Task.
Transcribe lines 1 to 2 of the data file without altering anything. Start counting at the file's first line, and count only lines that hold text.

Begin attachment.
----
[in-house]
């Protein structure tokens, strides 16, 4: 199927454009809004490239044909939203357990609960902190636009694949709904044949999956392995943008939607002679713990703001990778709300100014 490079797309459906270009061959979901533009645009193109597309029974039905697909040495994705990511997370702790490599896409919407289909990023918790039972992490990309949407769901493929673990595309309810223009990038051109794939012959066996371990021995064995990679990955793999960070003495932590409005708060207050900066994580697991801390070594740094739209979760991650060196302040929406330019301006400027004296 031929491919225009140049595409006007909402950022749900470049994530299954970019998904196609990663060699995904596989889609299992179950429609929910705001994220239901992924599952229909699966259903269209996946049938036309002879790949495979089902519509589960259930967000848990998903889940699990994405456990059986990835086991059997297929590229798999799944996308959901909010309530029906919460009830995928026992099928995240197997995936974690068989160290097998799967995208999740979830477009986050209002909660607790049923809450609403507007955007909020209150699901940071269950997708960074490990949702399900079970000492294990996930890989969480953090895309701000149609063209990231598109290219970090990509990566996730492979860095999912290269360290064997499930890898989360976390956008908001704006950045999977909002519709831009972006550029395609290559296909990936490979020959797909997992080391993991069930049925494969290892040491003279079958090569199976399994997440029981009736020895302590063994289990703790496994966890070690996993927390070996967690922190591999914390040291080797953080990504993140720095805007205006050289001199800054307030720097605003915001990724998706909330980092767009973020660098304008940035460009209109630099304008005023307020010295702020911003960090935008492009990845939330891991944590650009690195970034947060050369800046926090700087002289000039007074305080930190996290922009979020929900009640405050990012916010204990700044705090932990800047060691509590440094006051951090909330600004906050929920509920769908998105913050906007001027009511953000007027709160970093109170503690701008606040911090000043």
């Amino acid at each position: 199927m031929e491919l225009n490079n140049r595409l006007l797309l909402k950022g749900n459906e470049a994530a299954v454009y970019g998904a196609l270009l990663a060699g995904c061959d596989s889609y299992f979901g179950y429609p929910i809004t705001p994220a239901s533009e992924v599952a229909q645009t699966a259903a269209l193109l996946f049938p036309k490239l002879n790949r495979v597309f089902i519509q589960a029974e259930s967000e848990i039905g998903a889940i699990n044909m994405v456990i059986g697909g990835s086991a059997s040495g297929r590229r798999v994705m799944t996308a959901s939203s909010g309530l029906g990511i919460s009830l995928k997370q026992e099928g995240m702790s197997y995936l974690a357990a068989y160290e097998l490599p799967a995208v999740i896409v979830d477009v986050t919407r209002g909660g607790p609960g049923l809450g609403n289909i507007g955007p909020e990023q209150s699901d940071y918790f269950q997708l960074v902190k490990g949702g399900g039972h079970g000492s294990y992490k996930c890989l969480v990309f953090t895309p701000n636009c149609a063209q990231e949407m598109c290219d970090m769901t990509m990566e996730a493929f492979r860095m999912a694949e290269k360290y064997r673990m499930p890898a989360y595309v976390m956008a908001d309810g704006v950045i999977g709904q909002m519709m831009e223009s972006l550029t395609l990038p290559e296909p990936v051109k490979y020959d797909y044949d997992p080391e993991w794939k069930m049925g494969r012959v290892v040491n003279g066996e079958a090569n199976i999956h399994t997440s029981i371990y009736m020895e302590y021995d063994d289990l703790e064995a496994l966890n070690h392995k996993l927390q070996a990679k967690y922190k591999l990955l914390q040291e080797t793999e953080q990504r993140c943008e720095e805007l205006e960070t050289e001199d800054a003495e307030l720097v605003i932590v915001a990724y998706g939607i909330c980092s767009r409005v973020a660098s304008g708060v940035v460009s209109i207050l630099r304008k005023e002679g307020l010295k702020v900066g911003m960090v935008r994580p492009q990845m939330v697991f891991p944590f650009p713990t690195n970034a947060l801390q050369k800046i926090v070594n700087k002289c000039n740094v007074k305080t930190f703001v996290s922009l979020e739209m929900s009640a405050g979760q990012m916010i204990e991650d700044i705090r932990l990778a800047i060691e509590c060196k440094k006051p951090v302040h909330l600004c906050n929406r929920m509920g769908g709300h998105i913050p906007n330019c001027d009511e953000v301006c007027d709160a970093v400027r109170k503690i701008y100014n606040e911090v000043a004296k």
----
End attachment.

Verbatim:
[in-house]
């Protein structure tokens, strides 16, 4: 199927454009809004490239044909939203357990609960902190636009694949709904044949999956392995943008939607002679713990703001990778709300100014 490079797309459906270009061959979901533009645009193109597309029974039905697909040495994705990511997370702790490599896409919407289909990023918790039972992490990309949407769901493929673990595309309810223009990038051109794939012959066996371990021995064995990679990955793999960070003495932590409005708060207050900066994580697991801390070594740094739209979760991650060196302040929406330019301006400027004296 031929491919225009140049595409006007909402950022749900470049994530299954970019998904196609990663060699995904596989889609299992179950429609929910705001994220239901992924599952229909699966259903269209996946049938036309002879790949495979089902519509589960259930967000848990998903889940699990994405456990059986990835086991059997297929590229798999799944996308959901909010309530029906919460009830995928026992099928995240197997995936974690068989160290097998799967995208999740979830477009986050209002909660607790049923809450609403507007955007909020209150699901940071269950997708960074490990949702399900079970000492294990996930890989969480953090895309701000149609063209990231598109290219970090990509990566996730492979860095999912290269360290064997499930890898989360976390956008908001704006950045999977909002519709831009972006550029395609290559296909990936490979020959797909997992080391993991069930049925494969290892040491003279079958090569199976399994997440029981009736020895302590063994289990703790496994966890070690996993927390070996967690922190591999914390040291080797953080990504993140720095805007205006050289001199800054307030720097605003915001990724998706909330980092767009973020660098304008940035460009209109630099304008005023307020010295702020911003960090935008492009990845939330891991944590650009690195970034947060050369800046926090700087002289000039007074305080930190996290922009979020929900009640405050990012916010204990700044705090932990800047060691509590440094006051951090909330600004906050929920509920769908998105913050906007001027009511953000007027709160970093109170503690701008606040911090000043």